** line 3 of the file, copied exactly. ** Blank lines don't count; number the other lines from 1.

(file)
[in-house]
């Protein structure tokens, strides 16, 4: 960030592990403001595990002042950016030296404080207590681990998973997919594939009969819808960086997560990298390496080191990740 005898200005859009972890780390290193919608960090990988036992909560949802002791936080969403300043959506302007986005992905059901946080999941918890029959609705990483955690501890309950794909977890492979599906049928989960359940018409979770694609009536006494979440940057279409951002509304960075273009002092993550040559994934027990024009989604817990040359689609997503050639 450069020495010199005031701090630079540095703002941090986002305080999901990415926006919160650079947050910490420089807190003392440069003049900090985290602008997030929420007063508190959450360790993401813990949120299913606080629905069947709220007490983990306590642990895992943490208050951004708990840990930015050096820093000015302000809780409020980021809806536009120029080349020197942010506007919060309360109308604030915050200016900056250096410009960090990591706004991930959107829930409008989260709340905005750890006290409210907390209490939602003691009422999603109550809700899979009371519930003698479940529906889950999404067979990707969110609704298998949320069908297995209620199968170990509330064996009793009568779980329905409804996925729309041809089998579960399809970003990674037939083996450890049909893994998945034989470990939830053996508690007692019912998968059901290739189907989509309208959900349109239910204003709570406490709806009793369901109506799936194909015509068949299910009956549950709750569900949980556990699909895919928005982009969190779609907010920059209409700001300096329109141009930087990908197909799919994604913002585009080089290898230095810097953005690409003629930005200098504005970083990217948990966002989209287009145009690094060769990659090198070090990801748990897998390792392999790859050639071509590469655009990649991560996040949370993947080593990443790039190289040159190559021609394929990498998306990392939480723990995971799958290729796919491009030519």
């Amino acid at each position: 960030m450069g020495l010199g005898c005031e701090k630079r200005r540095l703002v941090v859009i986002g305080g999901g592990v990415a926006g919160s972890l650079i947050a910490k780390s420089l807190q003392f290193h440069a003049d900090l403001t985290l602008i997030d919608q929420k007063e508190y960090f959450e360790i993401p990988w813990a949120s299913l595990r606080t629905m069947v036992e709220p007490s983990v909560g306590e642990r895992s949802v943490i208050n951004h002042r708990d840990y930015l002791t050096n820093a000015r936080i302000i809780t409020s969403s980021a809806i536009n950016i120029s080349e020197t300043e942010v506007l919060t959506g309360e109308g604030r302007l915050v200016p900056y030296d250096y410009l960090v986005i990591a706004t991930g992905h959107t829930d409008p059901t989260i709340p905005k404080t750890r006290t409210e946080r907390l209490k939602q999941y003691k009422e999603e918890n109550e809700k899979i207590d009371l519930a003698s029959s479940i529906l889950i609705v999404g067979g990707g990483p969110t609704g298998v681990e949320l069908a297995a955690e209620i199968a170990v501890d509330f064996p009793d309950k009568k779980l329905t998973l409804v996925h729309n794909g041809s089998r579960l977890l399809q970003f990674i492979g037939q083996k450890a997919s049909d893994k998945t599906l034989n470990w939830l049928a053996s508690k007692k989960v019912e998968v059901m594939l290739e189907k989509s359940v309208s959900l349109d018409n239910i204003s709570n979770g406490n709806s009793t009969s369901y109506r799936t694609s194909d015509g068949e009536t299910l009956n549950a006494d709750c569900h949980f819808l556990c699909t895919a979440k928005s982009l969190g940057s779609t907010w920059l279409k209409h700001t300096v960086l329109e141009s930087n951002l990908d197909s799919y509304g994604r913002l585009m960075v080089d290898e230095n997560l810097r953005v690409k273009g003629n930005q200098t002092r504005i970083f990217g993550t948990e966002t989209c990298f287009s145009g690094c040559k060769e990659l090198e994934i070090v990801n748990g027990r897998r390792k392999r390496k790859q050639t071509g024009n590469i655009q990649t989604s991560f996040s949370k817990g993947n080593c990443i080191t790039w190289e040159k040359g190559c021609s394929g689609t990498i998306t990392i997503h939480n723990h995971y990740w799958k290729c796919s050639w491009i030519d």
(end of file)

């Amino acid at each position: 960030m450069g020495l010199g005898c005031e701090k630079r200005r540095l703002v941090v859009i986002g305080g999901g592990v990415a926006g919160s972890l650079i947050a910490k780390s420089l807190q003392f290193h440069a003049d900090l403001t985290l602008i997030d919608q929420k007063e508190y960090f959450e360790i993401p990988w813990a949120s299913l595990r606080t629905m069947v036992e709220p007490s983990v909560g306590e642990r895992s949802v943490i208050n951004h002042r708990d840990y930015l002791t050096n820093a000015r936080i302000i809780t409020s969403s980021a809806i536009n950016i120029s080349e020197t300043e942010v506007l919060t959506g309360e109308g604030r302007l915050v200016p900056y030296d250096y410009l960090v986005i990591a706004t991930g992905h959107t829930d409008p059901t989260i709340p905005k404080t750890r006290t409210e946080r907390l209490k939602q999941y003691k009422e999603e918890n109550e809700k899979i207590d009371l519930a003698s029959s479940i529906l889950i609705v999404g067979g990707g990483p969110t609704g298998v681990e949320l069908a297995a955690e209620i199968a170990v501890d509330f064996p009793d309950k009568k779980l329905t998973l409804v996925h729309n794909g041809s089998r579960l977890l399809q970003f990674i492979g037939q083996k450890a997919s049909d893994k998945t599906l034989n470990w939830l049928a053996s508690k007692k989960v019912e998968v059901m594939l290739e189907k989509s359940v309208s959900l349109d018409n239910i204003s709570n979770g406490n709806s009793t009969s369901y109506r799936t694609s194909d015509g068949e009536t299910l009956n549950a006494d709750c569900h949980f819808l556990c699909t895919a979440k928005s982009l969190g940057s779609t907010w920059l279409k209409h700001t300096v960086l329109e141009s930087n951002l990908d197909s799919y509304g994604r913002l585009m960075v080089d290898e230095n997560l810097r953005v690409k273009g003629n930005q200098t002092r504005i970083f990217g993550t948990e966002t989209c990298f287009s145009g690094c040559k060769e990659l090198e994934i070090v990801n748990g027990r897998r390792k392999r390496k790859q050639t071509g024009n590469i655009q990649t989604s991560f996040s949370k817990g993947n080593c990443i080191t790039w190289e040159k040359g190559c021609s394929g689609t990498i998306t990392i997503h939480n723990h995971y990740w799958k290729c796919s050639w491009i030519d």